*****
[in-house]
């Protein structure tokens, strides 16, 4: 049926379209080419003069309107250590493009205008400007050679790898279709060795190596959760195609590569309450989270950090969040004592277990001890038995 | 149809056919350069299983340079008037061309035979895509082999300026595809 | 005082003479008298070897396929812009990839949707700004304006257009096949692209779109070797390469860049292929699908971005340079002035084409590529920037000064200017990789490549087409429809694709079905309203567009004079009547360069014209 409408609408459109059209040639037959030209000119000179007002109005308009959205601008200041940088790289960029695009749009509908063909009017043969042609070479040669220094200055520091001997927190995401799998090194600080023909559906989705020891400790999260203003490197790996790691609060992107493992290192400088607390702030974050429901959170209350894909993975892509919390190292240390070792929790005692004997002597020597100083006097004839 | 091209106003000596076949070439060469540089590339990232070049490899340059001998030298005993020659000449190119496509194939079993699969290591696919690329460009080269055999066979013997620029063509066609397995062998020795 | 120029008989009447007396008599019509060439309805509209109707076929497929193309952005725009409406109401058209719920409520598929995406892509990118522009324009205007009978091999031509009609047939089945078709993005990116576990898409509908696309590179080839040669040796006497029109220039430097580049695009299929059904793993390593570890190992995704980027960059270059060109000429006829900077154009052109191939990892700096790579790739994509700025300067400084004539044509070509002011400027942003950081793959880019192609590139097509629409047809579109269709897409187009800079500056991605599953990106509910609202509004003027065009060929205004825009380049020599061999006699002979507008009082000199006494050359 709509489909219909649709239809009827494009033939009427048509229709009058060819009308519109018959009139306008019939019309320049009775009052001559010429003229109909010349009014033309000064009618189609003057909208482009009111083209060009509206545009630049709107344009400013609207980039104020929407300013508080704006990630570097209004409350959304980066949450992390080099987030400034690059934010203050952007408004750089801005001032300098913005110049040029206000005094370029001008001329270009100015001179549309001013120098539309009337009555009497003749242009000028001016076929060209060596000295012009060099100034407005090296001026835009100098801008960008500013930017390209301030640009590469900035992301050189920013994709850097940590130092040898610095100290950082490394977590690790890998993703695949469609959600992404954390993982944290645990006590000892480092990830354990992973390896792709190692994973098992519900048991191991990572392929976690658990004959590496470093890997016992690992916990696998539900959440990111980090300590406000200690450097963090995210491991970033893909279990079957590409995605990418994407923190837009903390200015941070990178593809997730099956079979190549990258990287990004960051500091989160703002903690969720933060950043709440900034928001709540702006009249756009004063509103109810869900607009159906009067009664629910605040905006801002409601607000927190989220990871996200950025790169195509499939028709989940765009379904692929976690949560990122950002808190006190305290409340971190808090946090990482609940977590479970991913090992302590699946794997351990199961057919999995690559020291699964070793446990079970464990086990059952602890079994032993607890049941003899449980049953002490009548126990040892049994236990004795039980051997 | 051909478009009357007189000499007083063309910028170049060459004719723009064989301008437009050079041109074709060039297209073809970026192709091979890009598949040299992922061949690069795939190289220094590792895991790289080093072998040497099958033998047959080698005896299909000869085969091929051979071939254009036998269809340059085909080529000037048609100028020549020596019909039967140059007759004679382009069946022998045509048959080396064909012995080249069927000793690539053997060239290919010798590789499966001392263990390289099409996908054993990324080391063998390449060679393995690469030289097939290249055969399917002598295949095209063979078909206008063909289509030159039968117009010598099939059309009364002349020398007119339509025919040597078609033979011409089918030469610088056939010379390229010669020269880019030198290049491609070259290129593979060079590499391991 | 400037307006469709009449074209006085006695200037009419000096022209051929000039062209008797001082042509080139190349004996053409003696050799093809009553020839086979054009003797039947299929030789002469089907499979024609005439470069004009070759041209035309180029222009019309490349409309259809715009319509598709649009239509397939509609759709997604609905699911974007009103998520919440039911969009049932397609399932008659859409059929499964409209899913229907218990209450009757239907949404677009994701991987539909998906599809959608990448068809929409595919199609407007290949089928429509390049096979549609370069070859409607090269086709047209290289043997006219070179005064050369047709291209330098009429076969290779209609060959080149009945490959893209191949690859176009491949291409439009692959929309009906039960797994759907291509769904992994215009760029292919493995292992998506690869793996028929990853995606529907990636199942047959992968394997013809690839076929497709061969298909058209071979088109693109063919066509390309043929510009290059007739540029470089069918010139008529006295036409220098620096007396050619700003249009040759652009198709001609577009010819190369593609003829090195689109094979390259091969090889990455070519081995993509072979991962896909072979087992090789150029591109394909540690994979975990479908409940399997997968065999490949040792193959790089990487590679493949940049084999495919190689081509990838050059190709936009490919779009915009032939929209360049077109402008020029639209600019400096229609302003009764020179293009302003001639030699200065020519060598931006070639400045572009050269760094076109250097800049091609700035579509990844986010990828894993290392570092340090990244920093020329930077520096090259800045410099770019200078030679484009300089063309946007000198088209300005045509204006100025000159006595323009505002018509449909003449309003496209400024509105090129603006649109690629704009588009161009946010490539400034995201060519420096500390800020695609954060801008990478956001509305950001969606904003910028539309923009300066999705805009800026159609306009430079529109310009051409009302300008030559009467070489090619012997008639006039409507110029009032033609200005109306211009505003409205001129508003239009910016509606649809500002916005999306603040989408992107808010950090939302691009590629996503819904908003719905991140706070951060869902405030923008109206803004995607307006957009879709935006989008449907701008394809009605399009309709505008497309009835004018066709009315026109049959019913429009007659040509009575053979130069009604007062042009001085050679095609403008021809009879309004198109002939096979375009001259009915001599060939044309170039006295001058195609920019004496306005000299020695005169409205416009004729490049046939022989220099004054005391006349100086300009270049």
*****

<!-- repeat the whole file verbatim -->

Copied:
[in-house]
């Protein structure tokens, strides 16, 4: 049926379209080419003069309107250590493009205008400007050679790898279709060795190596959760195609590569309450989270950090969040004592277990001890038995 | 149809056919350069299983340079008037061309035979895509082999300026595809 | 005082003479008298070897396929812009990839949707700004304006257009096949692209779109070797390469860049292929699908971005340079002035084409590529920037000064200017990789490549087409429809694709079905309203567009004079009547360069014209 409408609408459109059209040639037959030209000119000179007002109005308009959205601008200041940088790289960029695009749009509908063909009017043969042609070479040669220094200055520091001997927190995401799998090194600080023909559906989705020891400790999260203003490197790996790691609060992107493992290192400088607390702030974050429901959170209350894909993975892509919390190292240390070792929790005692004997002597020597100083006097004839 | 091209106003000596076949070439060469540089590339990232070049490899340059001998030298005993020659000449190119496509194939079993699969290591696919690329460009080269055999066979013997620029063509066609397995062998020795 | 120029008989009447007396008599019509060439309805509209109707076929497929193309952005725009409406109401058209719920409520598929995406892509990118522009324009205007009978091999031509009609047939089945078709993005990116576990898409509908696309590179080839040669040796006497029109220039430097580049695009299929059904793993390593570890190992995704980027960059270059060109000429006829900077154009052109191939990892700096790579790739994509700025300067400084004539044509070509002011400027942003950081793959880019192609590139097509629409047809579109269709897409187009800079500056991605599953990106509910609202509004003027065009060929205004825009380049020599061999006699002979507008009082000199006494050359 709509489909219909649709239809009827494009033939009427048509229709009058060819009308519109018959009139306008019939019309320049009775009052001559010429003229109909010349009014033309000064009618189609003057909208482009009111083209060009509206545009630049709107344009400013609207980039104020929407300013508080704006990630570097209004409350959304980066949450992390080099987030400034690059934010203050952007408004750089801005001032300098913005110049040029206000005094370029001008001329270009100015001179549309001013120098539309009337009555009497003749242009000028001016076929060209060596000295012009060099100034407005090296001026835009100098801008960008500013930017390209301030640009590469900035992301050189920013994709850097940590130092040898610095100290950082490394977590690790890998993703695949469609959600992404954390993982944290645990006590000892480092990830354990992973390896792709190692994973098992519900048991191991990572392929976690658990004959590496470093890997016992690992916990696998539900959440990111980090300590406000200690450097963090995210491991970033893909279990079957590409995605990418994407923190837009903390200015941070990178593809997730099956079979190549990258990287990004960051500091989160703002903690969720933060950043709440900034928001709540702006009249756009004063509103109810869900607009159906009067009664629910605040905006801002409601607000927190989220990871996200950025790169195509499939028709989940765009379904692929976690949560990122950002808190006190305290409340971190808090946090990482609940977590479970991913090992302590699946794997351990199961057919999995690559020291699964070793446990079970464990086990059952602890079994032993607890049941003899449980049953002490009548126990040892049994236990004795039980051997 | 051909478009009357007189000499007083063309910028170049060459004719723009064989301008437009050079041109074709060039297209073809970026192709091979890009598949040299992922061949690069795939190289220094590792895991790289080093072998040497099958033998047959080698005896299909000869085969091929051979071939254009036998269809340059085909080529000037048609100028020549020596019909039967140059007759004679382009069946022998045509048959080396064909012995080249069927000793690539053997060239290919010798590789499966001392263990390289099409996908054993990324080391063998390449060679393995690469030289097939290249055969399917002598295949095209063979078909206008063909289509030159039968117009010598099939059309009364002349020398007119339509025919040597078609033979011409089918030469610088056939010379390229010669020269880019030198290049491609070259290129593979060079590499391991 | 400037307006469709009449074209006085006695200037009419000096022209051929000039062209008797001082042509080139190349004996053409003696050799093809009553020839086979054009003797039947299929030789002469089907499979024609005439470069004009070759041209035309180029222009019309490349409309259809715009319509598709649009239509397939509609759709997604609905699911974007009103998520919440039911969009049932397609399932008659859409059929499964409209899913229907218990209450009757239907949404677009994701991987539909998906599809959608990448068809929409595919199609407007290949089928429509390049096979549609370069070859409607090269086709047209290289043997006219070179005064050369047709291209330098009429076969290779209609060959080149009945490959893209191949690859176009491949291409439009692959929309009906039960797994759907291509769904992994215009760029292919493995292992998506690869793996028929990853995606529907990636199942047959992968394997013809690839076929497709061969298909058209071979088109693109063919066509390309043929510009290059007739540029470089069918010139008529006295036409220098620096007396050619700003249009040759652009198709001609577009010819190369593609003829090195689109094979390259091969090889990455070519081995993509072979991962896909072979087992090789150029591109394909540690994979975990479908409940399997997968065999490949040792193959790089990487590679493949940049084999495919190689081509990838050059190709936009490919779009915009032939929209360049077109402008020029639209600019400096229609302003009764020179293009302003001639030699200065020519060598931006070639400045572009050269760094076109250097800049091609700035579509990844986010990828894993290392570092340090990244920093020329930077520096090259800045410099770019200078030679484009300089063309946007000198088209300005045509204006100025000159006595323009505002018509449909003449309003496209400024509105090129603006649109690629704009588009161009946010490539400034995201060519420096500390800020695609954060801008990478956001509305950001969606904003910028539309923009300066999705805009800026159609306009430079529109310009051409009302300008030559009467070489090619012997008639006039409507110029009032033609200005109306211009505003409205001129508003239009910016509606649809500002916005999306603040989408992107808010950090939302691009590629996503819904908003719905991140706070951060869902405030923008109206803004995607307006957009879709935006989008449907701008394809009605399009309709505008497309009835004018066709009315026109049959019913429009007659040509009575053979130069009604007062042009001085050679095609403008021809009879309004198109002939096979375009001259009915001599060939044309170039006295001058195609920019004496306005000299020695005169409205416009004729490049046939022989220099004054005391006349100086300009270049």